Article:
By Paulo Coelho
For The Bali Times
The Latin root of the word “responsibility” reveals its meaning: the capacity to respond, to react.
A responsible warrior was capable of observing and training. He was even capable of being “irresponsible”: sometimes he let himself be carried away by the situation, and did not react.
But he learned his lessons; he took an attitude, listened to some advice and was humble enough to accept help.
A responsible warrior is not the one who places the weight of the world on his shoulders, but rather he who manages to deal with the challenges of the present moment.
Of course, at times he gets scared when faced with important decisions.
“This is too big for you,â€ says a friend.
“Go ahead; be brave,” says another.
And his doubts grow all the more intense.
After a few days of anguish, he retires to the corner of his tent, where he usually sits to meditate and pray. He sees himself in the future. He sees the people who will be benefited and hurt by his attitude. He does not want to cause pointless suffering, but neither does he want to abandon the path.
The warrior then lets the decision manifest itself. If he needs to say yes, he will say it with courage. If he has to say no, he will say it without cowardice. When the warrior assumes responsibility, he keeps his word.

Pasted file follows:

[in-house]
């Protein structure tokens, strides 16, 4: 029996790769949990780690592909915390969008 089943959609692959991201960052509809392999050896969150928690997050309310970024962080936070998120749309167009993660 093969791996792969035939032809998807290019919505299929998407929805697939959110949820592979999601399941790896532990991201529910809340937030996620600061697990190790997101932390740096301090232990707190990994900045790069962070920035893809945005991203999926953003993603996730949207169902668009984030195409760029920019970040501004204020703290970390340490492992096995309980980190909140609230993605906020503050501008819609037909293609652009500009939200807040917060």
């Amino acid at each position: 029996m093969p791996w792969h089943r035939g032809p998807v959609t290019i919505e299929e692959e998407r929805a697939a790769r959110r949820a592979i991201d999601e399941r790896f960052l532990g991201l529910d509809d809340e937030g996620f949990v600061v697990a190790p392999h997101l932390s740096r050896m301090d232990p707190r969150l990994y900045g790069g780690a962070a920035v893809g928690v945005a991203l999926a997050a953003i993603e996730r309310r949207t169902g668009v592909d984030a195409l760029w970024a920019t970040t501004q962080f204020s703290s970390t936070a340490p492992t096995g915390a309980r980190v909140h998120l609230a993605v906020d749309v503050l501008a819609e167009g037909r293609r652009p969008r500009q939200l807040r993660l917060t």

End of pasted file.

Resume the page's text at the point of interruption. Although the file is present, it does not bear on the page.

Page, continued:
Those who make promises they fail to keep lose self-respect and feel ashamed of their acts. The lives of such people consist in running away. They spend far more energy dishonoring their word than the Warrior of Light uses to keep his promises.
Sometimes, too, he takes on a silly responsibility that will end up in jeopardy. He does not repeat that particular attitude â€“ but even so he honors his word and pays the price for being impulsive.
Of course, he ends up hearing unfavorable opinions. But before he takes heed of anything, he always tries to find out whether the person giving these opinions has ever done work better than his. Generally speaking, those who criticize have never fulfilled their own dream; only the winners are tolerant and generous.
Why do they criticize?
Because for every step the warrior moves forward, the critic remains one step behind. It is hard for him to accept that others are attaining something that he thought was unattainable.
This does not mean that he takes the wrong steps: he will make many mistakes, and that does not matter. Making mistakes is part of the path; correcting mistakes is part of his responsibility.
In order to make fewer mistakes, the warrior rests from time to time and feels happy with the simple things of life. He knows that strings that are always tight eventually become out of tune. Horses that keep on jumping over hurdles eventually break a leg. Bows that bend every day do not fire their arrows with the same strength.
Â© Translated by James Mulholland